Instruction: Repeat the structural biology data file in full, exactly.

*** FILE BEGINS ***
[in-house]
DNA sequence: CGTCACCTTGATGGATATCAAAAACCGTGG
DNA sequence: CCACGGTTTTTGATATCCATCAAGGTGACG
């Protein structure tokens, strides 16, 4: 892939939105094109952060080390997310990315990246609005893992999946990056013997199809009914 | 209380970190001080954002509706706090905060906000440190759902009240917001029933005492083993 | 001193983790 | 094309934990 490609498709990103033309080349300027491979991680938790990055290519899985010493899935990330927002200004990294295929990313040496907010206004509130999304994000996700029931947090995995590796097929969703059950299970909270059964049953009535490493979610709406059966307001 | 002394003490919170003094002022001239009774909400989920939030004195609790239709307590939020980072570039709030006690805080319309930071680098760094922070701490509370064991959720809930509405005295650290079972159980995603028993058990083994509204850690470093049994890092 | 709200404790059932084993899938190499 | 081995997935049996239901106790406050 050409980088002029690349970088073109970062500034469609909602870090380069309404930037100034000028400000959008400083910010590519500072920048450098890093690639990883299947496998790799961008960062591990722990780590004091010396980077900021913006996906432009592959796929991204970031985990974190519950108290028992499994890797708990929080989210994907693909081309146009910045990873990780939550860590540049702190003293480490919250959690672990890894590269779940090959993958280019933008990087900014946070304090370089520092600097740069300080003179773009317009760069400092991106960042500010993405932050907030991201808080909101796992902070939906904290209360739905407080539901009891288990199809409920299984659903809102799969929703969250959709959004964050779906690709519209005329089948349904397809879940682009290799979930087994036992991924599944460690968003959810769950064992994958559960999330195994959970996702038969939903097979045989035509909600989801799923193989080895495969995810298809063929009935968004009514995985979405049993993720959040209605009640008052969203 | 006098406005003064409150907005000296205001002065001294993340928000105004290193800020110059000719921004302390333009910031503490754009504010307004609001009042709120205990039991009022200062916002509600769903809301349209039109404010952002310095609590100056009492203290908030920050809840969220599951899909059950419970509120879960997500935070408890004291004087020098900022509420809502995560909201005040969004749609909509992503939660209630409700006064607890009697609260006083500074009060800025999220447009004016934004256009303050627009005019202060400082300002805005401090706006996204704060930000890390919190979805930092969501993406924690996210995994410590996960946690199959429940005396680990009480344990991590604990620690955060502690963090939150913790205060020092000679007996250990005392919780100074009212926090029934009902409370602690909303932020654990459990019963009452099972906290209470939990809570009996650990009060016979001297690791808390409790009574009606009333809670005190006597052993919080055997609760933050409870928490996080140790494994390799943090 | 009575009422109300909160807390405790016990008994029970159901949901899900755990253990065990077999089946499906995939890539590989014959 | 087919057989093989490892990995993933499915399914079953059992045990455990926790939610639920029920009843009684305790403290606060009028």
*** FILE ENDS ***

[in-house]
DNA sequence: CGTCACCTTGATGGATATCAAAAACCGTGG
DNA sequence: CCACGGTTTTTGATATCCATCAAGGTGACG
């Protein structure tokens, strides 16, 4: 892939939105094109952060080390997310990315990246609005893992999946990056013997199809009914 | 209380970190001080954002509706706090905060906000440190759902009240917001029933005492083993 | 001193983790 | 094309934990 490609498709990103033309080349300027491979991680938790990055290519899985010493899935990330927002200004990294295929990313040496907010206004509130999304994000996700029931947090995995590796097929969703059950299970909270059964049953009535490493979610709406059966307001 | 002394003490919170003094002022001239009774909400989920939030004195609790239709307590939020980072570039709030006690805080319309930071680098760094922070701490509370064991959720809930509405005295650290079972159980995603028993058990083994509204850690470093049994890092 | 709200404790059932084993899938190499 | 081995997935049996239901106790406050 050409980088002029690349970088073109970062500034469609909602870090380069309404930037100034000028400000959008400083910010590519500072920048450098890093690639990883299947496998790799961008960062591990722990780590004091010396980077900021913006996906432009592959796929991204970031985990974190519950108290028992499994890797708990929080989210994907693909081309146009910045990873990780939550860590540049702190003293480490919250959690672990890894590269779940090959993958280019933008990087900014946070304090370089520092600097740069300080003179773009317009760069400092991106960042500010993405932050907030991201808080909101796992902070939906904290209360739905407080539901009891288990199809409920299984659903809102799969929703969250959709959004964050779906690709519209005329089948349904397809879940682009290799979930087994036992991924599944460690968003959810769950064992994958559960999330195994959970996702038969939903097979045989035509909600989801799923193989080895495969995810298809063929009935968004009514995985979405049993993720959040209605009640008052969203 | 006098406005003064409150907005000296205001002065001294993340928000105004290193800020110059000719921004302390333009910031503490754009504010307004609001009042709120205990039991009022200062916002509600769903809301349209039109404010952002310095609590100056009492203290908030920050809840969220599951899909059950419970509120879960997500935070408890004291004087020098900022509420809502995560909201005040969004749609909509992503939660209630409700006064607890009697609260006083500074009060800025999220447009004016934004256009303050627009005019202060400082300002805005401090706006996204704060930000890390919190979805930092969501993406924690996210995994410590996960946690199959429940005396680990009480344990991590604990620690955060502690963090939150913790205060020092000679007996250990005392919780100074009212926090029934009902409370602690909303932020654990459990019963009452099972906290209470939990809570009996650990009060016979001297690791808390409790009574009606009333809670005190006597052993919080055997609760933050409870928490996080140790494994390799943090 | 009575009422109300909160807390405790016990008994029970159901949901899900755990253990065990077999089946499906995939890539590989014959 | 087919057989093989490892990995993933499915399914079953059992045990455990926790939610639920029920009843009684305790403290606060009028």